Enter this group. This crew is a bit more "green". There are a number of first time players. Also, a lot of experience was missed from last year's cancellation due to the pandemic.

A lot of development happens in the middle school years. There's the awkwardness of puberty and everyone growing and maturing at different rates. There's having to deal with physical and emotional clumsiness along with an increase in responsibility and self-reliance. 

As far as football goes, the game changes from bodies bumping into each other to serious physical contact. Plays and defensive schemes get more complex and there's a lot of learning going on. These kids missed a whole season of refining skills, not to mention the extended time away eroding what had been developed. 

That is, to say, there's a lot of work to do. Everything from basic stances, splits (the separation between players in a formation...not like gymnastics), run and pass blocking technique,  to being quick on the count/snap of the ball. There's also a toughness aspect that needs to develop. 

Football is a game of managing discomfort. Helmets often start off with a miserable fit, pads and pants are tight. You're running around, sweating and losing breath. The contact results in bumps and bruises, fingers get jammed and pinched in pads, toes get stepped on. My right big toenail never recovered from being stomped on repeatedly during field goals and extra points in college. I don't think the guy to my right's toes fared much better from my stomping. The players learn to manage and that there's a difference between being hurt and injured. 

Another level of discomfort to manage is that of being a part of the team. Not everyone gets to play the position they want. They learn the significance doing best what helps the team as a whole to succeed. This doesn't mean they can't have desires or goals for positions and playing time, but they need to be committed to working hard to get there.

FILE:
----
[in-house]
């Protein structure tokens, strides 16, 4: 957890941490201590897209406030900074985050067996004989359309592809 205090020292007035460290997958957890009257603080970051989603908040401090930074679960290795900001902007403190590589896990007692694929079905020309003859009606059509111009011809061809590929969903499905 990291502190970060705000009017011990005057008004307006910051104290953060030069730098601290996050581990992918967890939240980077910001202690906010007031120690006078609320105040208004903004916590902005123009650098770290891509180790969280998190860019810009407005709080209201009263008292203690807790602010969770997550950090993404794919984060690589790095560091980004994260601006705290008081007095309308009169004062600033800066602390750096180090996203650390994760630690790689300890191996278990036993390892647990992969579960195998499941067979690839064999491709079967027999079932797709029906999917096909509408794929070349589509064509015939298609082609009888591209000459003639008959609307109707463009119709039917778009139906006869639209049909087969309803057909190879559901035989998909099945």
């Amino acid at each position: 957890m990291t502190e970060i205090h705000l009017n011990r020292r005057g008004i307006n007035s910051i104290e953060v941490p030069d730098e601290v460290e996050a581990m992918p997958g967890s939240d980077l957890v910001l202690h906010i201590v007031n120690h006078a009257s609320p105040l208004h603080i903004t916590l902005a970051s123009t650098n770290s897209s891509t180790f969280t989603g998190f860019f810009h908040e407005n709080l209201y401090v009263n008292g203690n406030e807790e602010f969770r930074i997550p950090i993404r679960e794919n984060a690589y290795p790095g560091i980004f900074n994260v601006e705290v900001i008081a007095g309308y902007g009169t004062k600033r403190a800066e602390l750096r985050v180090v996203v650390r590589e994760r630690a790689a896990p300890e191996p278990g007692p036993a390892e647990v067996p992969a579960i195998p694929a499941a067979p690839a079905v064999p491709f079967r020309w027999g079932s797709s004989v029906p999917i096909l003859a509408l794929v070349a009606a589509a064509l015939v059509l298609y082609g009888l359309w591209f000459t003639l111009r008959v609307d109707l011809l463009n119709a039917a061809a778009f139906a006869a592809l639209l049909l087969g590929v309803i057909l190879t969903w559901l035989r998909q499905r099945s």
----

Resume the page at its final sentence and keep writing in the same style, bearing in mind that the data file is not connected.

These are as much life lessons as football ones. Promotions aren't often just given for putting time in on the job, nor are significant pay increases. Initiative is often required, sometimes a willingness to take on new and potentially uncomfortable roles. Sometimes life is just downright painful beyond a stomped toe or muscle soreness. You learn to persevere. 

I take a lot of these types of lessons with me from my playing days.  Particularly the reality that my personal expectations didn't line up with my reality. The example that plays through my head the most was from my sophomore year in high school. A number of the guys were getting the call up to varsity at that point and I was expecting the same. I was getting some time on the field during the varsity games, but it was generally when it was of minimal consequence. It hurt a little and took a lot of time to realize that I maybe wasn't quite to the level yet. The reality was I was getting A LOT of playing time running with both the junior varsity and sophomore squads. That playing time helped develop me into a much better, and eventually college-level player. It was a more natural path of development that allowed me to still pursue playing the game whereas many of the guys who got the early nod were burned out by senior year.

From the coaching side it is also tough to keep expectations and reality matched up. As much as we want to win, the more important thing is to develop the players, toughness, skills and all in a way that they want to keep coming back and playing. It's also important to realize that success is largely defined by the personnel, the team you have. You can do everything right as a coach and the players can work their butts off, but if they're not quite "to the level" it will likely make for a tough year. 

There's one recent glaring example of this at the professional level: Tom Brady and Bill Belichick. While Belichick certainly made the right personnel move with playing Brady for Bledsoe all those years ago, it was Brady who was the difference maker. This hypothesis was proved out with Brady's move to Tampa and subsequent Super Bowl win.

All of this is on my mind while I enter this season. Particularly since our first outing didn't go so well. We lost on the tone of a high number of turnovers. The tally was five lost fumbles, plus three additional dropped balls. It was hard to get anything going with that, let alone make adjustments. Still, most of the kids played hard. There were some good surprises as some of the kids flew around and made some great plays.